Getting Prayer Right… (Video)

Getting Prayer Right… Video by Dr. Pastor Erwin Lutzer

You can’t understand prayer until you properly understand God.

Prayer. It shouldn’t be a last ditch effort to get what we want. It should be like oxygen: something we can’t live without. Our first concern with prayer should always be the glory of God—His faithfulness and mercy toward us.

Secondly, if our prayers don’t lead us to yield to God’s will, we haven’t really prayed. And finally, we need to be persistent.


Video Source

If all of our praying consists of “I need…” there is no relationship with God. We’re not making room for Him in our lives. We need to learn to just enjoy God without coming to Him with a list of “needs.”
So, what is the proper way to pray? Philippians 4:6-7 tells us to pray without being anxious, to pray about everything, and to pray with thankful hearts. God will answer all such prayers with the gift of His peace in our hearts. The proper way to pray is to pour out our hearts to God, being honest and open with God, as He already knows us better than we know ourselves. We are to present our requests to God, keeping in mind that God knows what is best and will not grant a request that is not His will for us. We are to express our love, gratitude, and worship to God in prayer without worrying about having just the right words to say. God is more interested in the content of our hearts than the eloquence of our words.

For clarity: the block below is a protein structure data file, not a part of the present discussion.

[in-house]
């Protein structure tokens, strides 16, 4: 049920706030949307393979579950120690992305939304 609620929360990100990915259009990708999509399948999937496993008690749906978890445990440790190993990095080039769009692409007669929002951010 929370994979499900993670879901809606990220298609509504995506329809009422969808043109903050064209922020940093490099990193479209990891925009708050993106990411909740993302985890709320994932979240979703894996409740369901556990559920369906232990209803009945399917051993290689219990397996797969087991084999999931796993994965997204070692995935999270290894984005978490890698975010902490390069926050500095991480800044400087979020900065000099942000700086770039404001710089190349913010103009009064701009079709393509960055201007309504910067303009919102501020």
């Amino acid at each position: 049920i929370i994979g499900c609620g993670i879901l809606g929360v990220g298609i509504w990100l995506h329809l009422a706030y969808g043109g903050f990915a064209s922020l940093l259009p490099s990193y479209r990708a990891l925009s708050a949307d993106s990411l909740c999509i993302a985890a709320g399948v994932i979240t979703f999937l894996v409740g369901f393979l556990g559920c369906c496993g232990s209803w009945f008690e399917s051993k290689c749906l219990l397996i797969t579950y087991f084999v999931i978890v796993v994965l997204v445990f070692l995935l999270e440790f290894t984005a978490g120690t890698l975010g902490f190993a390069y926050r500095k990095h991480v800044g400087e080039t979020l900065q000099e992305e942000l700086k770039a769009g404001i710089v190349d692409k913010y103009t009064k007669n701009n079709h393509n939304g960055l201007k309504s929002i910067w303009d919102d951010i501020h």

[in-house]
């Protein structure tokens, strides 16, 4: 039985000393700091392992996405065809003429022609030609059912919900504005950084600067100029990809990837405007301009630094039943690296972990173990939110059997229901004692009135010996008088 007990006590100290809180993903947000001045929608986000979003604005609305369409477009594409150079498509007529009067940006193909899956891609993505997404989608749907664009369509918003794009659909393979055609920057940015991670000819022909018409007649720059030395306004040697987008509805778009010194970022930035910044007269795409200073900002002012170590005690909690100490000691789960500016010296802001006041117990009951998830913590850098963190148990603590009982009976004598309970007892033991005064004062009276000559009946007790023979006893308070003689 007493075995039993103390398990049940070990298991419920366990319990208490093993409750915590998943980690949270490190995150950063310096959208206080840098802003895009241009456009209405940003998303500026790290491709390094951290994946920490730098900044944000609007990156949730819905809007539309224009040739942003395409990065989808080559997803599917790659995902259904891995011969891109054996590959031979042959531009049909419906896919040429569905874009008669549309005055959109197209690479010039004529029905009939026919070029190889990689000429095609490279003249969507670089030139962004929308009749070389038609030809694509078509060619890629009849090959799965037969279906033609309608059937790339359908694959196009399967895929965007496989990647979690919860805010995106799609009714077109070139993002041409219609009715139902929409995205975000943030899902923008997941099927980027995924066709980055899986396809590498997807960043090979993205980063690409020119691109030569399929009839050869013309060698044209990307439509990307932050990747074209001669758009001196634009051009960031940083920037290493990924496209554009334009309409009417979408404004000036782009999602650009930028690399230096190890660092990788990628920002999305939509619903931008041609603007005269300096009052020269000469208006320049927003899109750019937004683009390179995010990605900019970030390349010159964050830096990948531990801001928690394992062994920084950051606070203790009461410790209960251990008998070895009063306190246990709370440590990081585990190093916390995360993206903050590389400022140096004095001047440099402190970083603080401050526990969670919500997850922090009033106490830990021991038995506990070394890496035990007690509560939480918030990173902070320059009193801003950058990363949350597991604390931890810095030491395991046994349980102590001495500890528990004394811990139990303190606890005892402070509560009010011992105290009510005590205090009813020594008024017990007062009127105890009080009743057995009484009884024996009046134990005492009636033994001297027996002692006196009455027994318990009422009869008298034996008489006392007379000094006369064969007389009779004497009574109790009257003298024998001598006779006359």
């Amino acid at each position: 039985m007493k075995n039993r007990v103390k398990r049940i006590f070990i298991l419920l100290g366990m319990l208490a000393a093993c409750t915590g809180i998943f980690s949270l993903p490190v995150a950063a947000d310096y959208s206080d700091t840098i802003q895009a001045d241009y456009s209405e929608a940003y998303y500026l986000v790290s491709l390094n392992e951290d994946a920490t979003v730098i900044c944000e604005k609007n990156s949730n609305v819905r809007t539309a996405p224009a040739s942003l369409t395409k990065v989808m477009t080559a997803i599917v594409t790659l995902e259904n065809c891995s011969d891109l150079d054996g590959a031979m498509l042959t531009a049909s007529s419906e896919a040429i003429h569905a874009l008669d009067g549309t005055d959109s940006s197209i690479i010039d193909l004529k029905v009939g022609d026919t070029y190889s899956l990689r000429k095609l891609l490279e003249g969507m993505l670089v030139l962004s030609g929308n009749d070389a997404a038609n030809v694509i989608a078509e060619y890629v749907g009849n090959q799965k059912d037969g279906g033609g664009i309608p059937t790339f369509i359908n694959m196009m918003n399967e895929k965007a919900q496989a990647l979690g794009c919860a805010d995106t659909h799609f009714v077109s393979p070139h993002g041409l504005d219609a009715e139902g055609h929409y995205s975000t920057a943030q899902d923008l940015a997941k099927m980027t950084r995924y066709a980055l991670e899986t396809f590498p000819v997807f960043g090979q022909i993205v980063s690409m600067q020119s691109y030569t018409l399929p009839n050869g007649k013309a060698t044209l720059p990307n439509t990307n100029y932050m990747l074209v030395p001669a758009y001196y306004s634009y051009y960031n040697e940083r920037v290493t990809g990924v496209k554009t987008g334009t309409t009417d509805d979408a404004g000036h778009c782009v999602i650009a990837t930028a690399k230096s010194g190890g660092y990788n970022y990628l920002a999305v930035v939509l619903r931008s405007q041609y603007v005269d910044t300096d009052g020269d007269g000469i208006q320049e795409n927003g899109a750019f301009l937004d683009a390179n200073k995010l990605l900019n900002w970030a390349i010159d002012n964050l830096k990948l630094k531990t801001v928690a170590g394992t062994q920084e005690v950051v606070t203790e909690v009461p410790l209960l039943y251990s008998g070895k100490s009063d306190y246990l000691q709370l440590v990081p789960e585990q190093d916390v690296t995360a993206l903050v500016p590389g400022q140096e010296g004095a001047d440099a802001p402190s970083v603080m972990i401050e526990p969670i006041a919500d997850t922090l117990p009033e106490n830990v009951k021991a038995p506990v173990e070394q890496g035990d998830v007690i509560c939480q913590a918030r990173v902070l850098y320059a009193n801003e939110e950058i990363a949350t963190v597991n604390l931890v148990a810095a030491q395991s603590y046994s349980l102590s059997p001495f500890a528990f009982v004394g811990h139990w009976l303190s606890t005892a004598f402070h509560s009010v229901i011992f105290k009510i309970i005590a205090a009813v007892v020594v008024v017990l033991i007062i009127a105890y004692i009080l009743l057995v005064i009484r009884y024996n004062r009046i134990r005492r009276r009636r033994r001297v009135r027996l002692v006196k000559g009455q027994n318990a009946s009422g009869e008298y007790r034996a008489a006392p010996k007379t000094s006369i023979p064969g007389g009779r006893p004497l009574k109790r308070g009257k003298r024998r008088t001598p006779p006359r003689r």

The closest the Bible comes to giving a “pattern” for prayer is the Lord’s Prayer in Matthew 6:9-13. Please understand that the Lord’s Prayer is not a prayer we are to memorize and recite to God. It is an example of the things that should go into a prayer—worship, trust in God, requests, confession, and submission. We are to pray for the things the Lord’s Prayer talks about, using our own words and “customising” it to our own journey with God. The proper way to pray is to express our hearts to God. Sitting, standing, or kneeling; hands open or closed; eyes opened or closed; in a church, at home, or outside; in the morning or at night—these are all side issues, subject to personal preference, conviction, and appropriateness. God’s desire is for prayer to be a real and personal connection between Himself and us.

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